Finishing up my "I can't freakin' think or breathe so I'll just rip video all day" project so I can get back to Blender modeling. I had originally used mjpegtools to encode all my DV video into MPEG-2. It looked fine on any computer I used, even when burned onto a DVD, but looked like absolute crap on a consumer DVD player. Motion trails, decoder noise... ick.
At first I thought that the player was having problems reading the media - which is weird because I have a Pioneer progressive-scan player that has thus far displayed every form of media, encoding, codec or book type known to man. But I switched from DVD-R to DVD+R to see if anything worked. Same results. Then I thought it might be the multiplexor separating out audio and video from the file stream. I tried both DVDStyler in Linux and Nero in WinXP to build the DVD filesystem, and both had the same garbled output.
I found out it was the mjpeg encoder... so all the work I'd done to encode every single DV tape I had was all for naught. I replaced mjpegtools with ffmpeg and all was beautiful. About twice the size than the mjpeg files, but looked even better than Nero's MPEG-2 encoder. Plus it uses AC3 instead of MPEG-2 audio. You can see a comparison at Transcoding's site - for some reason they still recommend mpeg2enc at higher bitrates, but I just don't see it. I hate the boxy sample noise generated by mpeg2enc.
The one problem is that Kino doesn't split scenes for ffmpeg (it's just a DV pipe). So I either have to
- Figure out what options are being (not) passed to mjpeg and try to force 'em
- Manually set the beginning frame and end frame for each export using ffmpeg
- Write a script to invoke ffmpeg over each individual DV file
- Or just archive "movies" instead of "scenes"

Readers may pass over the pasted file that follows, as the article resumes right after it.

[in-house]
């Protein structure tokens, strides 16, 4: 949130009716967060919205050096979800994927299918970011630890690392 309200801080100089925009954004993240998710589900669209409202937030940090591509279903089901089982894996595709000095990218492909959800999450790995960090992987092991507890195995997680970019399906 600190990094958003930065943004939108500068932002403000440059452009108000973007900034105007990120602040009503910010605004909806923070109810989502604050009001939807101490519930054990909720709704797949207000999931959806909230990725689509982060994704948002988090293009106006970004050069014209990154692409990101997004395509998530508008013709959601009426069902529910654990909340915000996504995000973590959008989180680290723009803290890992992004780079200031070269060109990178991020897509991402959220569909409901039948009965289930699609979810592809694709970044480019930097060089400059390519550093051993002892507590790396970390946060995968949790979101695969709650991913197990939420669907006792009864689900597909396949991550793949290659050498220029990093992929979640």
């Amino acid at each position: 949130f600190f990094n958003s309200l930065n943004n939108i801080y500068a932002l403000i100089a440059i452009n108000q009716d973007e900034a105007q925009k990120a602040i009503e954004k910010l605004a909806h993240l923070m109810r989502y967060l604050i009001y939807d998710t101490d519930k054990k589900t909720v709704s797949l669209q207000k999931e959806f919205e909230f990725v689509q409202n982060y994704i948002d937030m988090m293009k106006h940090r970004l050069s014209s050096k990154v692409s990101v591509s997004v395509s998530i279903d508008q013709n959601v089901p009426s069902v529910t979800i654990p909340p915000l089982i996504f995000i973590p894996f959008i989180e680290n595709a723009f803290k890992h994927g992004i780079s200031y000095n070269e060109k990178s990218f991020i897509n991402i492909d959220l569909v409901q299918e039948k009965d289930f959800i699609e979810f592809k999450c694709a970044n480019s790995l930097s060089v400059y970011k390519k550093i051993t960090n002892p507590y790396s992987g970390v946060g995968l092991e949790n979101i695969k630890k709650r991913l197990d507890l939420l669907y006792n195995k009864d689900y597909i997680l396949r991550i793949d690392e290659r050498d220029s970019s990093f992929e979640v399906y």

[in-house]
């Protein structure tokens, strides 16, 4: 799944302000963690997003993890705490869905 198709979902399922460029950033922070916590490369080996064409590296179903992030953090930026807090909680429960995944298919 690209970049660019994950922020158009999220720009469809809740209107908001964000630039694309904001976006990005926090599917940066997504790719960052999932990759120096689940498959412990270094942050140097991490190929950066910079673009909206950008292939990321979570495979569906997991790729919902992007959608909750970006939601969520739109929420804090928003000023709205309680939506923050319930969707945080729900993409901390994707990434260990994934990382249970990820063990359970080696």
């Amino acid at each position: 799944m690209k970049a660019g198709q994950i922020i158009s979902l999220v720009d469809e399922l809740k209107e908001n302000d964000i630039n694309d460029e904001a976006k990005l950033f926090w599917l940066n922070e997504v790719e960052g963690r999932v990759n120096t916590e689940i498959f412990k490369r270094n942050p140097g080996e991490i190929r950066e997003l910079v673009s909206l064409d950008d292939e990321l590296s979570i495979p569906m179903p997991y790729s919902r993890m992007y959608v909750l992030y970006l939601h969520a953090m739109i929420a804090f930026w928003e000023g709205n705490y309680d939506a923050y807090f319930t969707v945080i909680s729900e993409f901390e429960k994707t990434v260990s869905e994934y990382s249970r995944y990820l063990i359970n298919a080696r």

So now I'm mullin' thru man pages and examining the command-line options Kino is passing along. w00t. One day I hope that
mpeg2enc -v 0 -f 8 -I 1 -n n -a 3and
ffmpeg -v 0 -f rawvideo -pix_fmt yuv420p -s ntsc -r ntsc -i pipe: -an -target dvd -f mpeg1video -maxrate 8000 -ildct -ilme -aspect 16:9 -pass 2 -ymake as much sense to me as
Damn I'm hilarious.
I forced 9000kbps and sent a bunch of arcane commands to mjpeg, which eventually removed the "blockyness," but it still looked worse than ffmpeg. I tried it on different hardware and even custom-compiled the latest CVS version, but still not as nice as ffmpeg. True, mjpeg file sizes are nearly half of ffmpeg's, but the difference in apperance is noticeable.
So I think my final toolchain (I'm big into defining toolchains) will be:
I tried using Nero on the Windows XP side but I didn't find it as easy to use. File sizes and image quality was just about the same as ffmpeg. It encoded on-the-fly which was very nice, but I'd rather rip it all as DV Raw files, then do post-processing, then MPEG-2 encode. Plus I got weird lock-ups at times. The DVD authoring tool was very nice and I might end up using it instead of DVDStyler at times, but you can't save an ISO for burnination later (for some reason it thinks that only CD-R's get ISO's).